* Are we fearful of the next step (dating, financial issues, etc.)

Why do our "BPD" partners recycle?

It is hard for us to understand why our partner is expressing an interest after they left in a torrent of bad behavior, but the answer is much of the same reasons as we have... plus a few others that are related to the disorder.

* Inability to deal with acute loneliness

* Severe insecurity / needing validation (from someone that highly values them)

* Shame / wanting to prove they are a good person (to us or themselves)

* Immaturity/Manipulation/Control - the break-up was just a way to get their way.

Is He/She Sincere or is this just More Toxic Recycling?

11:26 AM  

Excellent article, sums it up exactly! I was victim of this maneuver and fell for it ONCE...that was enough, I am done and have moved on, licking my wounds, in therapy, and slowly getting better. They are master deceivers!

2:39 PM  

Over and over again! When you realize he is lying finally, you end it all! Discussions and therapy do not work. Time to leave!

2:40 PM  

I can identify with this so much. I have been in an on/off relationship for 11 years now. He has left so many times now I have lost count.

He nearly always finds someone else very quickly, within weeks, or he has someone before he leaves.

This time he has been gone for 5 months, I'v filed for divorce and trying to get on with my life.

I know there must be something wrong with me for keep taking him back, I no longer wish to try to work him out, done this for years, I have to work on myself and my issues.

I always feel alone and empty after a while and as soon as that latest woman has got fed up with him he is back onto me.

I need to be strong enough to be able to resist this.
Any advice please?

2:12 AM  

Lynn

just 2 pieces of advice:

1 therapy now

2 ABSOLUTE No Contact

good luck.

11:12 PM  

Ya know I'm a guy who loves his wife and would anything for her! I have been trated like shyt for 4 years,being harped on, ignored, , she don't cook, clean, or help with any of the bills I could'nt take anymore and kicked out now lives with her mother. And she just filed for divorce. I tried everything with her nothing works.So why does a man have to be @ blame for this ?

3:32 PM  

1. what does your 'love' entail?

2. if you'd read other articles here you'd see that abuse can be from males AND females. Abuse never discriminates.

11:46 PM  

I am a male and I'm being Hoovered by my girl. She is controlling me financially. She pays all the bills and won't except money for them from me. Treats me like crap and when threatened with an end to the relationship she pretends to be loving but returns to self immediately. She knows I can't survive financially alone and I feel she knows that no one else will put up with her when they got to know her so she hangs in to this Dummy. When I have money saved she always wants to go on a date to the casino. Lol Just to lose all or most of my money. I go cause its a date hoping it brings us close and hoping it was a loving gesture on her part. I'm stupid Huh? Don't bother I know the answer.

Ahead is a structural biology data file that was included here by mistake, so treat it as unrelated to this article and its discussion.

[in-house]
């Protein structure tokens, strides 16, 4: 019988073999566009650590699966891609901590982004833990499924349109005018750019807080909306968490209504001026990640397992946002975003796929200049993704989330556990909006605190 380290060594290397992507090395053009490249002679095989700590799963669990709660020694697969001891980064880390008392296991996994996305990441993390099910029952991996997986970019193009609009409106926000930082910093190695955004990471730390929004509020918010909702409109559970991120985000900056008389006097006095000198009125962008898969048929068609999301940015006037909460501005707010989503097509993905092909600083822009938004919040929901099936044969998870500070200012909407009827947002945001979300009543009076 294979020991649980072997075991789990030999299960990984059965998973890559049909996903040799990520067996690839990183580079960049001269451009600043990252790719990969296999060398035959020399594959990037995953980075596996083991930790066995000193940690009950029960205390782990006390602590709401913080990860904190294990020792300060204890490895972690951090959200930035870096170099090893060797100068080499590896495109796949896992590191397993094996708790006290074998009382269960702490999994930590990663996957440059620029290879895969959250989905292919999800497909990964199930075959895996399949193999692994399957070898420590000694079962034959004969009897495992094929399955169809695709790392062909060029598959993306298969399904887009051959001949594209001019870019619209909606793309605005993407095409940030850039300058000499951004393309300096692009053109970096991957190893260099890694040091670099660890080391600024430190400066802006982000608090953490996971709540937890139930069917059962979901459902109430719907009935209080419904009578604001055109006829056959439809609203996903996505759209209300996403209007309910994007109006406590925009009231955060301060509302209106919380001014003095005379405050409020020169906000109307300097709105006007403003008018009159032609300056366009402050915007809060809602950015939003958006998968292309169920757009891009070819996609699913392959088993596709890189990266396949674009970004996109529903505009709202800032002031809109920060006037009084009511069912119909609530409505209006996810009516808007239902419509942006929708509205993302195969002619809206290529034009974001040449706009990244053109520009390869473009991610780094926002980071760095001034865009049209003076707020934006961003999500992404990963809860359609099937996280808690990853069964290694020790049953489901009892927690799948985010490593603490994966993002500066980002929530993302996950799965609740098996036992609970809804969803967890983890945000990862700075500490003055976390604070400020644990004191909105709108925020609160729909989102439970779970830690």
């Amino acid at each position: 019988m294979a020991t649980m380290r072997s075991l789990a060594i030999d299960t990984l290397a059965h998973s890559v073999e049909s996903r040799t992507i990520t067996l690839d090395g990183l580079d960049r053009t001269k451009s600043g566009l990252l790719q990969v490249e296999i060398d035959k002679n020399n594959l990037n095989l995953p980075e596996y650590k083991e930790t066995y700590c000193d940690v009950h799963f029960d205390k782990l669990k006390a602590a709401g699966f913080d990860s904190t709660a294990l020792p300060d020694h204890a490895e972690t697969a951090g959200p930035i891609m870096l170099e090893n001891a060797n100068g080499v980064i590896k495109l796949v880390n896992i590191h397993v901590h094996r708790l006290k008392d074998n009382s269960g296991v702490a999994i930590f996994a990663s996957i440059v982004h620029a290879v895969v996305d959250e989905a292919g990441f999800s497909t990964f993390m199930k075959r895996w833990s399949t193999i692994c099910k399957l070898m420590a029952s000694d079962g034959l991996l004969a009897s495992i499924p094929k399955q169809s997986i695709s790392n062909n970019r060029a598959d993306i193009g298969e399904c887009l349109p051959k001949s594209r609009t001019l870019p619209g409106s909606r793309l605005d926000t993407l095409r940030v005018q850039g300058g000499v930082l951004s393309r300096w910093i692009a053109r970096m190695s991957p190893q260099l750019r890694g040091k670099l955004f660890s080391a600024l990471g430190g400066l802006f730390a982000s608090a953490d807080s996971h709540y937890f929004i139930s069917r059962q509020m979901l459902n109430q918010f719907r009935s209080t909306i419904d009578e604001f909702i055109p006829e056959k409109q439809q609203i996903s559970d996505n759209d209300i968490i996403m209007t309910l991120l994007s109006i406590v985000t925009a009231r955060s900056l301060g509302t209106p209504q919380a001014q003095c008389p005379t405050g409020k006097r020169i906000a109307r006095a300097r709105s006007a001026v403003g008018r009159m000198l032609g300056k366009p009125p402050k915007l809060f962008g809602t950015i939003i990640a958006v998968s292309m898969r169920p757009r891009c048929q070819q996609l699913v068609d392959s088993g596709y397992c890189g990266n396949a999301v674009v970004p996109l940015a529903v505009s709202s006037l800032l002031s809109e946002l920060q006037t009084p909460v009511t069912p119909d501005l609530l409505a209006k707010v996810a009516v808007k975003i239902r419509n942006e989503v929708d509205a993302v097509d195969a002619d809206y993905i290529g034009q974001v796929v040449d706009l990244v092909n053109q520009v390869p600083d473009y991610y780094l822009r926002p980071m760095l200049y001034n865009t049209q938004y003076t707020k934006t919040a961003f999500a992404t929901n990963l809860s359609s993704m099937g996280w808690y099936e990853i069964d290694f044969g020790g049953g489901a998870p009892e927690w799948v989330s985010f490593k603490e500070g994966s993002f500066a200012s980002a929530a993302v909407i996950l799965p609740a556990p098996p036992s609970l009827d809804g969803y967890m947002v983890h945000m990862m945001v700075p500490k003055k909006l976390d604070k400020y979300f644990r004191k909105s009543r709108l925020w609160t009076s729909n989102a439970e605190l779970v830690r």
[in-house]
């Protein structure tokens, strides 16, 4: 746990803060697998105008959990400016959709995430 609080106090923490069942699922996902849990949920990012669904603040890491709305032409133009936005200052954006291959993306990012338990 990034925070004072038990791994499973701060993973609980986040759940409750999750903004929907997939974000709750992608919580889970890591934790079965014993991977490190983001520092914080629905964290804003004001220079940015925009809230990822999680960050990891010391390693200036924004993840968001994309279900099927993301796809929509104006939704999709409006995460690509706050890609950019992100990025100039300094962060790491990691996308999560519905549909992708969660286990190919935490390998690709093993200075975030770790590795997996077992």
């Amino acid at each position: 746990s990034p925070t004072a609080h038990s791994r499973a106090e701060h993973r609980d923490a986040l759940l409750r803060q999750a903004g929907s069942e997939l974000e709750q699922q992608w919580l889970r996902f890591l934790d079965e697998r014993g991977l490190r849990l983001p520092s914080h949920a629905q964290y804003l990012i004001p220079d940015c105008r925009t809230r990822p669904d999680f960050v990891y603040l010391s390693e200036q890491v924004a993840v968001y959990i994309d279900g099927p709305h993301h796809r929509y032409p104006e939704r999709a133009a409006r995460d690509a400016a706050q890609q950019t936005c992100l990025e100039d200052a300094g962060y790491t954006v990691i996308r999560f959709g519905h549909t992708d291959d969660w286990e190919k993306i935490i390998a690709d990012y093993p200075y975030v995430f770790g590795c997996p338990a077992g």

9:27 AM  

Why can't you survive financially on your own? Consider getting financially independent, so you can get free.

4:43 PM  

Recycled seven times in seven years by my BPDex. It was because I loved her...a lot. We shared many nuances of neurotic personality (unless she mirrored).

Within the relationship's last months, she was being cold again and I gave her several warnings. She ignored them and behaved like a child.

Well, guess what? This time, I left. No goodbye, no hate, no explanation. During the last rage, I told her that I loved her a lot - completely calm and lovingly. (I used to rage back). She ignored it.

Two months later, she notices I'm not around anymore. I receive a text. I do not respond.

Two months after that, she sends another: "Your phone must be broken". NO RESPONSE.

For anyone reading this, understand that I still love this woman - more than I have all the women I've encountered. But when you look at it objectively, what choice is there? I loved her for yeaaaaaaars, and she played hot/cold games. Banged other guys, ignored me, got engaged, broke it off, stalked me, etc.

In the last rage, she shouted: "Look, I never think of you! I'm indifferent to you. We're not close. You're just some guy". All lies. Now she wants to f-ing talk? - after the seventh time?

Everyday you're gonna fight your love for that BPD. But it goes on forever if you don't walk.

3:25 PM  

Post a Comment

<< Home